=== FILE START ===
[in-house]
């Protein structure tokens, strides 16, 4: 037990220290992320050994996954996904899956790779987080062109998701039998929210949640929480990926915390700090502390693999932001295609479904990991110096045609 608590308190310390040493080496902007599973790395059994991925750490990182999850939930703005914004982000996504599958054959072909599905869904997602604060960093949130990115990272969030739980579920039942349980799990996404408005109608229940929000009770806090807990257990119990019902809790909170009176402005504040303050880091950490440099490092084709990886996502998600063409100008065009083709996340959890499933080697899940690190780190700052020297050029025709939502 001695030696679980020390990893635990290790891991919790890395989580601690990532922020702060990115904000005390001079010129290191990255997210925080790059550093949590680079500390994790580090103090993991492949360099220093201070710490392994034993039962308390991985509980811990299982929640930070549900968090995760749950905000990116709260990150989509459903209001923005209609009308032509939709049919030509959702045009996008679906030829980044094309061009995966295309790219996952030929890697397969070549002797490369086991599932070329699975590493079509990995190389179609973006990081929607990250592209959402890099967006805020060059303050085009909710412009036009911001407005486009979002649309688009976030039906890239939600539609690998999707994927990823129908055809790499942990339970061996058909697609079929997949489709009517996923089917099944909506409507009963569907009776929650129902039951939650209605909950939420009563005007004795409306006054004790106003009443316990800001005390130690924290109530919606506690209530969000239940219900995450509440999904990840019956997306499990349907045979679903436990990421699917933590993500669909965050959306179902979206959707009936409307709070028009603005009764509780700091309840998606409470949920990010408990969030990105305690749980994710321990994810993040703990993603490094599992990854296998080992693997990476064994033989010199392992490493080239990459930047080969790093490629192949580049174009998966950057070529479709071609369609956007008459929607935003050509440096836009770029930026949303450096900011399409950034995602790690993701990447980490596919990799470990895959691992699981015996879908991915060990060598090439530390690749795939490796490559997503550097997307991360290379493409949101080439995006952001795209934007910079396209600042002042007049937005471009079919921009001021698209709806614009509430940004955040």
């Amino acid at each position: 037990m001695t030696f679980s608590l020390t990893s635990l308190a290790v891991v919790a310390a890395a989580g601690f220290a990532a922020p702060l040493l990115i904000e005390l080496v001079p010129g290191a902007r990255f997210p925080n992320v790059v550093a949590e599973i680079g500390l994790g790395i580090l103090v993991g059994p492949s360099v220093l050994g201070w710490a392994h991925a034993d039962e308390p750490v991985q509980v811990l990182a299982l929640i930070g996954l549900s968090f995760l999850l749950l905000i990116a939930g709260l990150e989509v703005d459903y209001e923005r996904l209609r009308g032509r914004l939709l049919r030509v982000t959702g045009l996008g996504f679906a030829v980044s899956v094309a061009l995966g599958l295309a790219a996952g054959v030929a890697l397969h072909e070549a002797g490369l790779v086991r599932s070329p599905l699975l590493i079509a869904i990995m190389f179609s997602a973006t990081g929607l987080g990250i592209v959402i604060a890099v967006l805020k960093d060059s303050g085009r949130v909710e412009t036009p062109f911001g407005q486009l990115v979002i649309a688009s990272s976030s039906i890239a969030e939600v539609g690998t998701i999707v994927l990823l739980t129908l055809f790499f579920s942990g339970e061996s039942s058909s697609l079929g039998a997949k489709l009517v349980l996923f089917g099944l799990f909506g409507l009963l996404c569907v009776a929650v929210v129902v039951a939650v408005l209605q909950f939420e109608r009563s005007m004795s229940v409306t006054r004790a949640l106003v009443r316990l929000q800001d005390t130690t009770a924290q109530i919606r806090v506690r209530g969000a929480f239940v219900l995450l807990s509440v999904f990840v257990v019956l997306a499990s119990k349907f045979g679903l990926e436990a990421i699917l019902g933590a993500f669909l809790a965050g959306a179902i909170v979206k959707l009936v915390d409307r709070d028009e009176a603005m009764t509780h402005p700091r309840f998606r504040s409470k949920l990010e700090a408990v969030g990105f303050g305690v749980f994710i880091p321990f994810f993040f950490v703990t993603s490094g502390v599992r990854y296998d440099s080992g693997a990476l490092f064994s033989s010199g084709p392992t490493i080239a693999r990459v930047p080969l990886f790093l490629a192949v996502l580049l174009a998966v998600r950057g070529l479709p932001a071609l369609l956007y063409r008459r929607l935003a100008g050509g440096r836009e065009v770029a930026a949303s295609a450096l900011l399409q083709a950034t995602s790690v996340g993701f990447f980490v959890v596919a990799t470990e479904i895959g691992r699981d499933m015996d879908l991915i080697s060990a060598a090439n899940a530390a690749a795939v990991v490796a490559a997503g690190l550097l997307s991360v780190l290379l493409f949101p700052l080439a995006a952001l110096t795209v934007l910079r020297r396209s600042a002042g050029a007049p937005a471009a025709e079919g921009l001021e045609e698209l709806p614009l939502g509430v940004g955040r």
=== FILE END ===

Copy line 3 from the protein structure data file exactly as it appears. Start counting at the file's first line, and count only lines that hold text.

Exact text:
């Amino acid at each position: 037990m001695t030696f679980s608590l020390t990893s635990l308190a290790v891991v919790a310390a890395a989580g601690f220290a990532a922020p702060l040493l990115i904000e005390l080496v001079p010129g290191a902007r990255f997210p925080n992320v790059v550093a949590e599973i680079g500390l994790g790395i580090l103090v993991g059994p492949s360099v220093l050994g201070w710490a392994h991925a034993d039962e308390p750490v991985q509980v811990l990182a299982l929640i930070g996954l549900s968090f995760l999850l749950l905000i990116a939930g709260l990150e989509v703005d459903y209001e923005r996904l209609r009308g032509r914004l939709l049919r030509v982000t959702g045009l996008g996504f679906a030829v980044s899956v094309a061009l995966g599958l295309a790219a996952g054959v030929a890697l397969h072909e070549a002797g490369l790779v086991r599932s070329p599905l699975l590493i079509a869904i990995m190389f179609s997602a973006t990081g929607l987080g990250i592209v959402i604060a890099v967006l805020k960093d060059s303050g085009r949130v909710e412009t036009p062109f911001g407005q486009l990115v979002i649309a688009s990272s976030s039906i890239a969030e939600v539609g690998t998701i999707v994927l990823l739980t129908l055809f790499f579920s942990g339970e061996s039942s058909s697609l079929g039998a997949k489709l009517v349980l996923f089917g099944l799990f909506g409507l009963l996404c569907v009776a929650v929210v129902v039951a939650v408005l209605q909950f939420e109608r009563s005007m004795s229940v409306t006054r004790a949640l106003v009443r316990l929000q800001d005390t130690t009770a924290q109530i919606r806090v506690r209530g969000a929480f239940v219900l995450l807990s509440v999904f990840v257990v019956l997306a499990s119990k349907f045979g679903l990926e436990a990421i699917l019902g933590a993500f669909l809790a965050g959306a179902i909170v979206k959707l009936v915390d409307r709070d028009e009176a603005m009764t509780h402005p700091r309840f998606r504040s409470k949920l990010e700090a408990v969030g990105f303050g305690v749980f994710i880091p321990f994810f993040f950490v703990t993603s490094g502390v599992r990854y296998d440099s080992g693997a990476l490092f064994s033989s010199g084709p392992t490493i080239a693999r990459v930047p080969l990886f790093l490629a192949v996502l580049l174009a998966v998600r950057g070529l479709p932001a071609l369609l956007y063409r008459r929607l935003a100008g050509g440096r836009e065009v770029a930026a949303s295609a450096l900011l399409q083709a950034t995602s790690v996340g993701f990447f980490v959890v596919a990799t470990e479904i895959g691992r699981d499933m015996d879908l991915i080697s060990a060598a090439n899940a530390a690749a795939v990991v490796a490559a997503g690190l550097l997307s991360v780190l290379l493409f949101p700052l080439a995006a952001l110096t795209v934007l910079r020297r396209s600042a002042g050029a007049p937005a471009a025709e079919g921009l001021e045609e698209l709806p614009l939502g509430v940004g955040r």